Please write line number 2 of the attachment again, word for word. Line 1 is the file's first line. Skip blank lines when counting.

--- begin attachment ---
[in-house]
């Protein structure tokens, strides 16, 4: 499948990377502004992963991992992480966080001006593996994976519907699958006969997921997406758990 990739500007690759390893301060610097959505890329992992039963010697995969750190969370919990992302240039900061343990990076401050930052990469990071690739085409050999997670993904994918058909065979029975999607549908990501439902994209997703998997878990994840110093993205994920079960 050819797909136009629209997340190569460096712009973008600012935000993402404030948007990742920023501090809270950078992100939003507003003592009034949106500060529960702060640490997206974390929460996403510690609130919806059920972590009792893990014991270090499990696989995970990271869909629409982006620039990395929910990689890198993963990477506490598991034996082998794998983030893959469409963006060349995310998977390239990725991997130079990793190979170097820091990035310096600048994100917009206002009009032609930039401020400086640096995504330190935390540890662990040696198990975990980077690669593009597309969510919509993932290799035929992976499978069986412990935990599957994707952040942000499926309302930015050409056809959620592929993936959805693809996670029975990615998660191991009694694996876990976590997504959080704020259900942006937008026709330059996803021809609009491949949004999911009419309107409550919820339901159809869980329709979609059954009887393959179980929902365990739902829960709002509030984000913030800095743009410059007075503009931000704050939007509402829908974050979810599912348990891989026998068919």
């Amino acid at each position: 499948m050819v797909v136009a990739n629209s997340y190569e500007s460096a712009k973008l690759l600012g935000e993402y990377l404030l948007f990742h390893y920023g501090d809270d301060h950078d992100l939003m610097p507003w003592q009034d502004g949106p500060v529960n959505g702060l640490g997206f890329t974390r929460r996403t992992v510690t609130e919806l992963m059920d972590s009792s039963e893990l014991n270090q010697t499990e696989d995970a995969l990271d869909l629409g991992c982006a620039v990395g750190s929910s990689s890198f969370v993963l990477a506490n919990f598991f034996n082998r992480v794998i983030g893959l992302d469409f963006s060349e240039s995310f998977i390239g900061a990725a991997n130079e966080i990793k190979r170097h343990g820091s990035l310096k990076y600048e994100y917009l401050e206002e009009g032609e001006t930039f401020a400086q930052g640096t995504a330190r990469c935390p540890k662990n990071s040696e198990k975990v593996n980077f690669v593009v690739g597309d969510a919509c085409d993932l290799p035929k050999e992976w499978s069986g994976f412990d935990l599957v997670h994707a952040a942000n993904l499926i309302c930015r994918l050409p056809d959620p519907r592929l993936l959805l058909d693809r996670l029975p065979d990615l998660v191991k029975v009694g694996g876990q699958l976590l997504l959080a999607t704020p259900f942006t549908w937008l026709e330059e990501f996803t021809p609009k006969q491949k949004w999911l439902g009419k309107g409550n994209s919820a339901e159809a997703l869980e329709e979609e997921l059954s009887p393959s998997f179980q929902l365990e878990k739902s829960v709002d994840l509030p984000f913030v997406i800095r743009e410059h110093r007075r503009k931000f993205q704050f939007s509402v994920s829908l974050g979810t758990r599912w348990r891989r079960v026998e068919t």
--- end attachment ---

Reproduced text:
């Protein structure tokens, strides 16, 4: 499948990377502004992963991992992480966080001006593996994976519907699958006969997921997406758990 990739500007690759390893301060610097959505890329992992039963010697995969750190969370919990992302240039900061343990990076401050930052990469990071690739085409050999997670993904994918058909065979029975999607549908990501439902994209997703998997878990994840110093993205994920079960 050819797909136009629209997340190569460096712009973008600012935000993402404030948007990742920023501090809270950078992100939003507003003592009034949106500060529960702060640490997206974390929460996403510690609130919806059920972590009792893990014991270090499990696989995970990271869909629409982006620039990395929910990689890198993963990477506490598991034996082998794998983030893959469409963006060349995310998977390239990725991997130079990793190979170097820091990035310096600048994100917009206002009009032609930039401020400086640096995504330190935390540890662990040696198990975990980077690669593009597309969510919509993932290799035929992976499978069986412990935990599957994707952040942000499926309302930015050409056809959620592929993936959805693809996670029975990615998660191991009694694996876990976590997504959080704020259900942006937008026709330059996803021809609009491949949004999911009419309107409550919820339901159809869980329709979609059954009887393959179980929902365990739902829960709002509030984000913030800095743009410059007075503009931000704050939007509402829908974050979810599912348990891989026998068919």